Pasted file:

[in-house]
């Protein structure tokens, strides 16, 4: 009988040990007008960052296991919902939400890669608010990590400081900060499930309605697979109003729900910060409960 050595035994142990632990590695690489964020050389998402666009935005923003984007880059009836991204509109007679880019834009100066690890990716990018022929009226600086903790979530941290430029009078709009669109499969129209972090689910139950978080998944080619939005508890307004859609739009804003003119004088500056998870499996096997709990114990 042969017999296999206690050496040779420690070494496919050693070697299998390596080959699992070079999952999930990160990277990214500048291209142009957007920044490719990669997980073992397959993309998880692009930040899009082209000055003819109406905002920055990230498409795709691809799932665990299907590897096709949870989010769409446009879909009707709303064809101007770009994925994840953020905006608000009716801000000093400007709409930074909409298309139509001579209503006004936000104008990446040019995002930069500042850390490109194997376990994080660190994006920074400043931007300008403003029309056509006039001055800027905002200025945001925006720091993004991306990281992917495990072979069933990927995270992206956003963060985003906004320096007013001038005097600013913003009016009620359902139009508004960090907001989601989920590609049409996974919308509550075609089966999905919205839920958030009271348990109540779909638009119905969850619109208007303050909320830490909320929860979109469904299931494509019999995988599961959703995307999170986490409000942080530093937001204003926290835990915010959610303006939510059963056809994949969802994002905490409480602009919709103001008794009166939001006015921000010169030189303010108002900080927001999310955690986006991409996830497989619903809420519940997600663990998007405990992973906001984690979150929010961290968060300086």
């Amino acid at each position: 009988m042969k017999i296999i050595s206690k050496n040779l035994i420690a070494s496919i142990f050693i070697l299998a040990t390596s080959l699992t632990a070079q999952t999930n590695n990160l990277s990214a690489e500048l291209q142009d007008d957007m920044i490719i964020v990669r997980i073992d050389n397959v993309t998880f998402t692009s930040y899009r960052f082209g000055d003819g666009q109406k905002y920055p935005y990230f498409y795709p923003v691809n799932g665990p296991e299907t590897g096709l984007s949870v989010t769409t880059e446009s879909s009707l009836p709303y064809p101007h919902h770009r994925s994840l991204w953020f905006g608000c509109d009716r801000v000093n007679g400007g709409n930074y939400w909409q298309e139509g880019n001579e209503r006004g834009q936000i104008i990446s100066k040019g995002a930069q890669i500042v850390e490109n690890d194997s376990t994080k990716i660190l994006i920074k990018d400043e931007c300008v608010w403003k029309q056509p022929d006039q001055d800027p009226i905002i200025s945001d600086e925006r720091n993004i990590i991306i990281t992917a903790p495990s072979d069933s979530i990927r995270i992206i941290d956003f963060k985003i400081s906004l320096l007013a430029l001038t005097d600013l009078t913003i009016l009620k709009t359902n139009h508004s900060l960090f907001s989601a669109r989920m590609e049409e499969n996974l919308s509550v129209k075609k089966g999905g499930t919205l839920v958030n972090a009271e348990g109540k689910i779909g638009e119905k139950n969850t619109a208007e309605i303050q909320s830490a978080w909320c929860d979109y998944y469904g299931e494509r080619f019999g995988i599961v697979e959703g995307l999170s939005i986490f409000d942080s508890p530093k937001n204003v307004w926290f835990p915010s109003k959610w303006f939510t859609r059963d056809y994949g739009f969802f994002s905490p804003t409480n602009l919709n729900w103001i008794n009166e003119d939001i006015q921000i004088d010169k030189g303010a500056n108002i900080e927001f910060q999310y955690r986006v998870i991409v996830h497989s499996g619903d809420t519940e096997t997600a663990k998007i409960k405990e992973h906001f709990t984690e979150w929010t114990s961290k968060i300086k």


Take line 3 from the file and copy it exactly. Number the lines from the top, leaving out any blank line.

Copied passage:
């Amino acid at each position: 009988m042969k017999i296999i050595s206690k050496n040779l035994i420690a070494s496919i142990f050693i070697l299998a040990t390596s080959l699992t632990a070079q999952t999930n590695n990160l990277s990214a690489e500048l291209q142009d007008d957007m920044i490719i964020v990669r997980i073992d050389n397959v993309t998880f998402t692009s930040y899009r960052f082209g000055d003819g666009q109406k905002y920055p935005y990230f498409y795709p923003v691809n799932g665990p296991e299907t590897g096709l984007s949870v989010t769409t880059e446009s879909s009707l009836p709303y064809p101007h919902h770009r994925s994840l991204w953020f905006g608000c509109d009716r801000v000093n007679g400007g709409n930074y939400w909409q298309e139509g880019n001579e209503r006004g834009q936000i104008i990446s100066k040019g995002a930069q890669i500042v850390e490109n690890d194997s376990t994080k990716i660190l994006i920074k990018d400043e931007c300008v608010w403003k029309q056509p022929d006039q001055d800027p009226i905002i200025s945001d600086e925006r720091n993004i990590i991306i990281t992917a903790p495990s072979d069933s979530i990927r995270i992206i941290d956003f963060k985003i400081s906004l320096l007013a430029l001038t005097d600013l009078t913003i009016l009620k709009t359902n139009h508004s900060l960090f907001s989601a669109r989920m590609e049409e499969n996974l919308s509550v129209k075609k089966g999905g499930t919205l839920v958030n972090a009271e348990g109540k689910i779909g638009e119905k139950n969850t619109a208007e309605i303050q909320s830490a978080w909320c929860d979109y998944y469904g299931e494509r080619f019999g995988i599961v697979e959703g995307l999170s939005i986490f409000d942080s508890p530093k937001n204003v307004w926290f835990p915010s109003k959610w303006f939510t859609r059963d056809y994949g739009f969802f994002s905490p804003t409480n602009l919709n729900w103001i008794n009166e003119d939001i006015q921000i004088d010169k030189g303010a500056n108002i900080e927001f910060q999310y955690r986006v998870i991409v996830h497989s499996g619903d809420t519940e096997t997600a663990k998007i409960k405990e992973h906001f709990t984690e979150w929010t114990s961290k968060i300086k």